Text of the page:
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Chinese rocket debris hits Earth, accuses NASA of 'significant risk of loss of life and property'

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The wreckage of a huge Chinese rocket crashed to Earth over the Indian Ocean on Saturday, prompting US space officials to once again criticize China’s lack of information sharing about the booster’s re-entry into the atmosphere.

China’s space agency said most of the wreckage from the final stage of the Long March 5B burned up on space force murmured While it was confirmed that the booster had re-entered over the Indian Ocean, technical details such as the location of the collision were given to China.

“The People’s Republic of China did not share specific trajectory information as the Long March 5B rocket fell to Earth,” said NASA administrator Bill Nelson separately. “All space nations should follow established best practices and share this kind of information in advance to reliably predict potential debris impact risks, especially for heavy-lift rockets like the Long March 5B. Serious risk of loss of life and property.”

Days before the crash, Western space experts warned of an uncontrolled descent of a rocket booster weighing 25.4 tons. Jonathan McDowell, an astrophysicist at the Center for Astrophysics run by Harvard University and the Smithsonian Institution, said it was unusual for China to do a launch and have part of the rocket re-enter uncontrolled. The United States and others are designing their rockets so that debris falls in “very predictable places,” he said.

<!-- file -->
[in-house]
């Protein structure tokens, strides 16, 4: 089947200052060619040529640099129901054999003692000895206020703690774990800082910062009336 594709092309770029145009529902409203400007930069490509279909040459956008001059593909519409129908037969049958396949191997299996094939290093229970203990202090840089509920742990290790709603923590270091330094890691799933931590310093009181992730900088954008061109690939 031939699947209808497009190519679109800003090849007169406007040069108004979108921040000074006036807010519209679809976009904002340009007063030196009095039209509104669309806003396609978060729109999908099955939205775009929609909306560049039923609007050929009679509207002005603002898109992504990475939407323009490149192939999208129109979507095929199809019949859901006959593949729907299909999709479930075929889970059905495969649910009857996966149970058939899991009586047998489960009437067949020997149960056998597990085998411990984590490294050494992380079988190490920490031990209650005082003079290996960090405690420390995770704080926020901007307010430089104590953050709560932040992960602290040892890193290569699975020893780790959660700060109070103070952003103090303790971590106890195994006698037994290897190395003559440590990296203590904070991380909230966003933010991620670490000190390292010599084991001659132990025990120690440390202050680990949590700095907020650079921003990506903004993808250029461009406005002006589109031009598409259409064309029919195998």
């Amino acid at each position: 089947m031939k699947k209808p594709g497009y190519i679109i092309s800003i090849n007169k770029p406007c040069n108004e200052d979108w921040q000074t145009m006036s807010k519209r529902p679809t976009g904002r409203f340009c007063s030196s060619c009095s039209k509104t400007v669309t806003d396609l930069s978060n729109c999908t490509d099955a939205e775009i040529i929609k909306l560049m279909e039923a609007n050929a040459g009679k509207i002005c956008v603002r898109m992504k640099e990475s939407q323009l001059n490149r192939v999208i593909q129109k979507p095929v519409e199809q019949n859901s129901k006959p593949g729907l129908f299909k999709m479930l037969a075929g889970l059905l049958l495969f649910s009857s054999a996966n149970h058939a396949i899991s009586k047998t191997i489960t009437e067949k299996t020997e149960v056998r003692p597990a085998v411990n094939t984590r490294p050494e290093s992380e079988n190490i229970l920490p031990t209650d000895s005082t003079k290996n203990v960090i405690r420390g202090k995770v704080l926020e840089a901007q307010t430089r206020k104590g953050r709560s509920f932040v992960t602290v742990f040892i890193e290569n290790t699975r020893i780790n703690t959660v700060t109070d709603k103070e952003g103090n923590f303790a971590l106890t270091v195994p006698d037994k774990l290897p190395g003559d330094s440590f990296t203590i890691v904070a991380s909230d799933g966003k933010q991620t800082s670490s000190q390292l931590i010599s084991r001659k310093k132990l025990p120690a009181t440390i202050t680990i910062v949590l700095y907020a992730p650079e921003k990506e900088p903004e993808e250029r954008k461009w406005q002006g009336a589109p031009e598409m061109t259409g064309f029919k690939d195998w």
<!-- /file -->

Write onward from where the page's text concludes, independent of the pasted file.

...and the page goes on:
Aerospace, a U.S.-funded nonprofit that provides technical advice on space missions based in El Segundo, Calif., said the chances of debris landing in populated areas were “not zero. ”, estimating a probability of more than 88%. His 80% of the world’s population lives under the footprint of possible re-entry debris.

Experts warned that many of the giant boosters would burn up upon re-entry into Earth’s atmosphere, but as many as 40% of the giant chunks would survive and fall to the ocean or land. A terrestrial trajectory was shown that traversed part of the volcano and bypassed Cape Africa before passing over land in Southeast Asia.

This is the third uncontrolled invasion by Chinese rocket boosters in several years. In May 2021, another Long March rocket fragment landed in the Indian Ocean. Nelson issued a statement at the time criticizing China’s handling of space debris and lack of transparency.

China has denied Western concerns about debris, calling it an attempt at smear, amid the growing space race between the United States and China.

U.S. and Western media have “deliberately exaggerated” the potential for uncontrolled and injured Chinese rocket debris and are “clearly malicious,” Shanghai-based news site Guancha .cn said last week. The Global Times said Western media are projecting a “sour” mentality towards China’s aerospace sector.

The Long March 5B rocket took off on July 24, carrying one of the heaviest payloads in recent years, a module from China’s under-construction Tiangong space station. China’s space station was launched after the United States banned Beijing’s participation in the International Space Station.

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